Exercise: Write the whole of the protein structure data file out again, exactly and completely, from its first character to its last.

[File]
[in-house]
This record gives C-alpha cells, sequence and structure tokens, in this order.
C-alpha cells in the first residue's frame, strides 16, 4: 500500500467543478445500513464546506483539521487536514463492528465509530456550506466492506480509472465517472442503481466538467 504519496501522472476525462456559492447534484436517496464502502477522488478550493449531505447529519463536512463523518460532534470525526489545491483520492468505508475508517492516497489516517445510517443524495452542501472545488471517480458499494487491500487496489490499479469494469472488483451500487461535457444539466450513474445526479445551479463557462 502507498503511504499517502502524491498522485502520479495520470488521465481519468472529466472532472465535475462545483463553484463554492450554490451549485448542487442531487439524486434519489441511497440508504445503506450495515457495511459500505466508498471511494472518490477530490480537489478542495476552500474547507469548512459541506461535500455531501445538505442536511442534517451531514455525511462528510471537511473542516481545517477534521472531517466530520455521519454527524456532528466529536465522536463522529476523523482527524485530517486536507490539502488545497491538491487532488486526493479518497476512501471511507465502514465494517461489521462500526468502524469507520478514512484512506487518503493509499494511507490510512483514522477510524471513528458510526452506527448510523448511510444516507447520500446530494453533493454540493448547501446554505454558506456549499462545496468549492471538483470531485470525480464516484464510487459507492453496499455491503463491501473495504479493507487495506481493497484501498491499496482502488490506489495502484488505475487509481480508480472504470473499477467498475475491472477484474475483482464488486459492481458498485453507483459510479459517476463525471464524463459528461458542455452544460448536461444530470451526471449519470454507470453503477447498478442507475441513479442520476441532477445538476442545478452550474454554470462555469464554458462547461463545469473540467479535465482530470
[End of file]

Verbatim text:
[in-house]
This record gives C-alpha cells, sequence and structure tokens, in this order.
C-alpha cells in the first residue's frame, strides 16, 4: 500500500467543478445500513464546506483539521487536514463492528465509530456550506466492506480509472465517472442503481466538467 504519496501522472476525462456559492447534484436517496464502502477522488478550493449531505447529519463536512463523518460532534470525526489545491483520492468505508475508517492516497489516517445510517443524495452542501472545488471517480458499494487491500487496489490499479469494469472488483451500487461535457444539466450513474445526479445551479463557462 502507498503511504499517502502524491498522485502520479495520470488521465481519468472529466472532472465535475462545483463553484463554492450554490451549485448542487442531487439524486434519489441511497440508504445503506450495515457495511459500505466508498471511494472518490477530490480537489478542495476552500474547507469548512459541506461535500455531501445538505442536511442534517451531514455525511462528510471537511473542516481545517477534521472531517466530520455521519454527524456532528466529536465522536463522529476523523482527524485530517486536507490539502488545497491538491487532488486526493479518497476512501471511507465502514465494517461489521462500526468502524469507520478514512484512506487518503493509499494511507490510512483514522477510524471513528458510526452506527448510523448511510444516507447520500446530494453533493454540493448547501446554505454558506456549499462545496468549492471538483470531485470525480464516484464510487459507492453496499455491503463491501473495504479493507487495506481493497484501498491499496482502488490506489495502484488505475487509481480508480472504470473499477467498475475491472477484474475483482464488486459492481458498485453507483459510479459517476463525471464524463459528461458542455452544460448536461444530470451526471449519470454507470453503477447498478442507475441513479442520476441532477445538476442545478452550474454554470462555469464554458462547461463545469473540467479535465482530470